Inside William Ruto's broad proposals to fix universities financial crisis

Egerton University staff picketing at the university graduation squared on October 12, 2022. [Kipsang Joseph, Standard]

Proposals mooted under former President Uhuru Kenyatta’s regime to fix universities mess seem to have been dropped.

Instead, President William Ruto’s administration is putting in place new plans to try rescue the sinking institutions. Three Education Cabinet Secretaries – Dr Fred Matiang’i, Prof George Magoha and Amina Mohammed ­­– who served in the Uhuru administration had made wide-ranging recommendations on how best the public institutions of higher learning could be revived from their deathbeds.

Among these were increasing of tuition fees, merging of universities or campuses, reducing staff numbers and dropping some academic programmes.

Under his reign, the late Prof Magoha proposed right-sizing staff, rationalisation of programmes, consolidation of colleges and a freeze on the establishment of new universities and satellite campuses.

In 2017, Dr Matiang’i froze staff recruitment and directed that some be retired as the government pushed for a contractual hiring.

In his 2019/2020 Budget statement, National Treasury Cabinet Secretary Henry Rotich said the government had approved the reforms plan, which would include merger or closure of some universities and university campuses.

And now, President Ruto has opted for a series of interventions among them waiving of debts to settle the universities chronic financial crisis.

Universities Fund Chief Executive Geoffrey Monari says the institutions had accrued, in a period of seven years, Sh61 billion debt due to limited funding and source of revenue.

The plans includes the new students funding method unveiled by President Ruto, which seeks to support all learners while making well-off families to pay more.

Monari terms the new funding model “the start of stopping the leakage”. “The first move is to stop the growing debt that was occasioned by inadequate funding.”

The Fund says the interventions include waivers on penalties and interests on defaulted Kenya Revenue Authority (KRA) deductions, and hopes the taxman will eventually waive the arrears.

For the defaulted pensions remissions, debts owed to part-time lecturers and pending bills, the government is finding ways to pay “as soon as possible”.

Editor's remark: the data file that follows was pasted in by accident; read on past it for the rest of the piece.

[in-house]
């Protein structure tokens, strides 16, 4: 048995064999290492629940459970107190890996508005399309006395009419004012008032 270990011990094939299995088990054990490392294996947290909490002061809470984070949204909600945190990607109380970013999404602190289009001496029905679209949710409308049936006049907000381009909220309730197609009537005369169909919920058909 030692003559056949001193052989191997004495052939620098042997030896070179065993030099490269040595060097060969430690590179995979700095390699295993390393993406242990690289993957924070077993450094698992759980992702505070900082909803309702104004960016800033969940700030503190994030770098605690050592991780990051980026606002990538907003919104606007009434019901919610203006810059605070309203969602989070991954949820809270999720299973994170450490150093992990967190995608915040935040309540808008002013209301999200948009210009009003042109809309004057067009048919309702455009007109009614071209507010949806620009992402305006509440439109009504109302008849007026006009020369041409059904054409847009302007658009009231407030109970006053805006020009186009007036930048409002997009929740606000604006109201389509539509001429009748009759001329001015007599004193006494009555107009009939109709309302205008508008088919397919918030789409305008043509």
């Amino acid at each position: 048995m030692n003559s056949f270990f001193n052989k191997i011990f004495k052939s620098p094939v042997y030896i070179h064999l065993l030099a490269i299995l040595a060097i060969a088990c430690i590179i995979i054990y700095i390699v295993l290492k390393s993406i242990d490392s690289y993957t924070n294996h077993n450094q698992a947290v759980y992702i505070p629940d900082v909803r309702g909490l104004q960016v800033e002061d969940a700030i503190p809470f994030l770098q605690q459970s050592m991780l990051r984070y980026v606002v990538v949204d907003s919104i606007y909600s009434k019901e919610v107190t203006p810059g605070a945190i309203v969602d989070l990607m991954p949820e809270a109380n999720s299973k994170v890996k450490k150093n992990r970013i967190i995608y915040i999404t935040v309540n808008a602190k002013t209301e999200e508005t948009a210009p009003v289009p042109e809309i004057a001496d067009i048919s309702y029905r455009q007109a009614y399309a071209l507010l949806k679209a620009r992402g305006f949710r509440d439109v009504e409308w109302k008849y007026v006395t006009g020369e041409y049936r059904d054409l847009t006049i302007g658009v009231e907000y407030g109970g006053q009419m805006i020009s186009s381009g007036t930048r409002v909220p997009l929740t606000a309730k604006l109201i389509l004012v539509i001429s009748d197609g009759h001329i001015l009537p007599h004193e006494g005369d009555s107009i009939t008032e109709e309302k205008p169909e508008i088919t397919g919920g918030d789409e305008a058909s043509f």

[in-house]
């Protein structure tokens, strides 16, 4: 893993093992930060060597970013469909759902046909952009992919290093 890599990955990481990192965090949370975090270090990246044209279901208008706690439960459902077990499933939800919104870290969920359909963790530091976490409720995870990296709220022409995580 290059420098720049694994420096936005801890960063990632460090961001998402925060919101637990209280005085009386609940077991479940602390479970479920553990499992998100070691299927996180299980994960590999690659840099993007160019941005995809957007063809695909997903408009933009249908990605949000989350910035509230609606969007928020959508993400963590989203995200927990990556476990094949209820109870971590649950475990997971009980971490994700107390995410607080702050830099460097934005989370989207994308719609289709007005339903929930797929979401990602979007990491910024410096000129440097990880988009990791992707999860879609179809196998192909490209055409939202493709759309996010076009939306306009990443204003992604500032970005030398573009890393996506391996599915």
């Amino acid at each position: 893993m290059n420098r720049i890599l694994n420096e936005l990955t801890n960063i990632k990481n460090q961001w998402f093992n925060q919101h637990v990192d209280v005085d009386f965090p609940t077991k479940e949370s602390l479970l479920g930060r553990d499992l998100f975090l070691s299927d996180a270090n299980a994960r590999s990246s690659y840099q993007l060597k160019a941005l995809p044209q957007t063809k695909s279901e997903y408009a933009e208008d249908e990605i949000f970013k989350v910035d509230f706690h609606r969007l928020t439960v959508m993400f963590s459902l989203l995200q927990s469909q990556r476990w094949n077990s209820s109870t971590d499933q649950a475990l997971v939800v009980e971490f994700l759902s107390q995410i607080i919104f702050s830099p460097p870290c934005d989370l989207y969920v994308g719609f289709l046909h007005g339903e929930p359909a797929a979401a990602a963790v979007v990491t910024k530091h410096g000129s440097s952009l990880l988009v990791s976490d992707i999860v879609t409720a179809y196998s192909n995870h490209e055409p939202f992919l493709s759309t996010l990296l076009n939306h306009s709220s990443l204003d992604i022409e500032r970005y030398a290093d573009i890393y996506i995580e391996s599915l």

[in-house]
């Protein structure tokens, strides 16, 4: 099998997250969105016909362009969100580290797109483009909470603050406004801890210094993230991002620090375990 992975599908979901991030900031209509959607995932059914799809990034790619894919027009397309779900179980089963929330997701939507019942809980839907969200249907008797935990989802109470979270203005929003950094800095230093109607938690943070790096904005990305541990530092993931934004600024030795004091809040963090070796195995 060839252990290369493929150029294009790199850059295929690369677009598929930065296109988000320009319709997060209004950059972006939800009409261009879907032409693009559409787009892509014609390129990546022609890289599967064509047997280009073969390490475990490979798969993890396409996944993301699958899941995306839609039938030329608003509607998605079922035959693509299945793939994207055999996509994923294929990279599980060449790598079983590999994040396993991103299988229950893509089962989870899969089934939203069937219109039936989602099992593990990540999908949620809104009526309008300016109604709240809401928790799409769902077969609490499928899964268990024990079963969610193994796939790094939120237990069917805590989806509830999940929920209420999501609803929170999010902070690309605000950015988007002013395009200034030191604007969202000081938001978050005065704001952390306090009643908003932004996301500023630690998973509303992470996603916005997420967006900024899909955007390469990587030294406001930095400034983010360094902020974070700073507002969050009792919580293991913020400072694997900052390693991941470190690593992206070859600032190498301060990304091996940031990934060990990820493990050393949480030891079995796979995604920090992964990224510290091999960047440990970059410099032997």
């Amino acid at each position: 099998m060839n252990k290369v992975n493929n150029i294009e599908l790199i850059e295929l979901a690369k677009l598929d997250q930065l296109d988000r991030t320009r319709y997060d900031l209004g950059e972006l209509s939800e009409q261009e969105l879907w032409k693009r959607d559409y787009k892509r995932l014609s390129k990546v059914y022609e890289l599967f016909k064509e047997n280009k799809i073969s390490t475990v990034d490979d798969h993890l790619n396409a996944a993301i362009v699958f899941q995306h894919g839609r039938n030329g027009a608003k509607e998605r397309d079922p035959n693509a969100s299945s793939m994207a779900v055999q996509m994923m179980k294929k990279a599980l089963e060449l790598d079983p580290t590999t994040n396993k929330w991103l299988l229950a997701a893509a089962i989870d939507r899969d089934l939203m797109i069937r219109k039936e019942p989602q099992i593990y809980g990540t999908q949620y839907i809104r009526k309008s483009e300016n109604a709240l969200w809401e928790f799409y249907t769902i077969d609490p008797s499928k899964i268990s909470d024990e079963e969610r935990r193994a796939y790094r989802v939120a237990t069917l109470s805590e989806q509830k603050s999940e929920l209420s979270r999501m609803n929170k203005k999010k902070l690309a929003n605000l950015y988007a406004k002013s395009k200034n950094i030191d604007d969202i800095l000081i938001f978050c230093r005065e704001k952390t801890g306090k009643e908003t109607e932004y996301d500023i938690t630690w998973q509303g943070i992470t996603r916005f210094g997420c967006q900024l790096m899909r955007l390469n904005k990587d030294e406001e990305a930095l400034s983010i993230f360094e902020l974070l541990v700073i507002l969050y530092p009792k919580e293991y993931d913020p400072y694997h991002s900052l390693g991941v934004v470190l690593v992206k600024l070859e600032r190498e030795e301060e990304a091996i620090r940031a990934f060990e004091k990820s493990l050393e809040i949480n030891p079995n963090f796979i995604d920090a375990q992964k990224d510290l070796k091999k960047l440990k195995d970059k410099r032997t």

Part of the intervention will be using part of the Sh20.3 billion additional funding to settle some of the debts.

Data management system

Monari says they plan to put in place a tracking system to monitor students admissions and their academic progress.

The system will also monitor programmes and provide the data to the Kenya Universities and Colleges Central Placement Service (KUCCPS) to guide future admissions.

“We are putting in place a data management system, which is almost complete, so that we can monitor the progress of the student, when they graduate, monitor academic programmes and this will even help KUCCPS moving forward to advice on the placement,” says Monari.

Admission will now be conducted only once a year. “We are streamlining to ensure all admissions are carried out in August and September to ensure it aligns with the government budgetary cycle. What has been happening is that once KCSE is released, the universities would start admissions and ask the government to fund and yet the government cycle is not aligned.” For universities struggling with learning resources such as labs and libraries, the agency proposes that they share resources with nearby institutions.

“You look for example at the University of Nairobi, it has campuses all over the city. Some of the universities are very near each other and you don’t need to create extra labs,” says Monari.

The government is also pushing public universities diversify revenue streams. One way to make money is tapping into the foreign student market and commercialisation of research..

“With this, universities are going to be more independent because they will ensure that they get more students and they can plan much better instead of going to look for funds at the National Treasury,” Monari says.

“We are also saying that for the idle assets that universities have, we need to discuss and find a way to have them generate money.”

In the same vein, the institutions should package executive programmes for the convenience of professionals who have fulltime jobs.

And universities will also be expected to take an active role in consultancies. Monari says they are pushing for at least 50 per cent of government consultancy to be conducted by universities.

“Unofficially, these consultancies are done by university employees just that it is done at a private capacity.”

The Universities Fund also notes the need for universities to adopt the public private partnership financing model. For example, in the construction of hostels, Monari argues that the institutions can use the build-operate-transfer (BOT) model.

“We believe there is no point of government to build hostels yet there are private developers ready to work with the government,” he says.

On cost cutting, Monari proposes the use of solar energy, citing Strathmore University. “One of the key costs that universities incur is electricity.”

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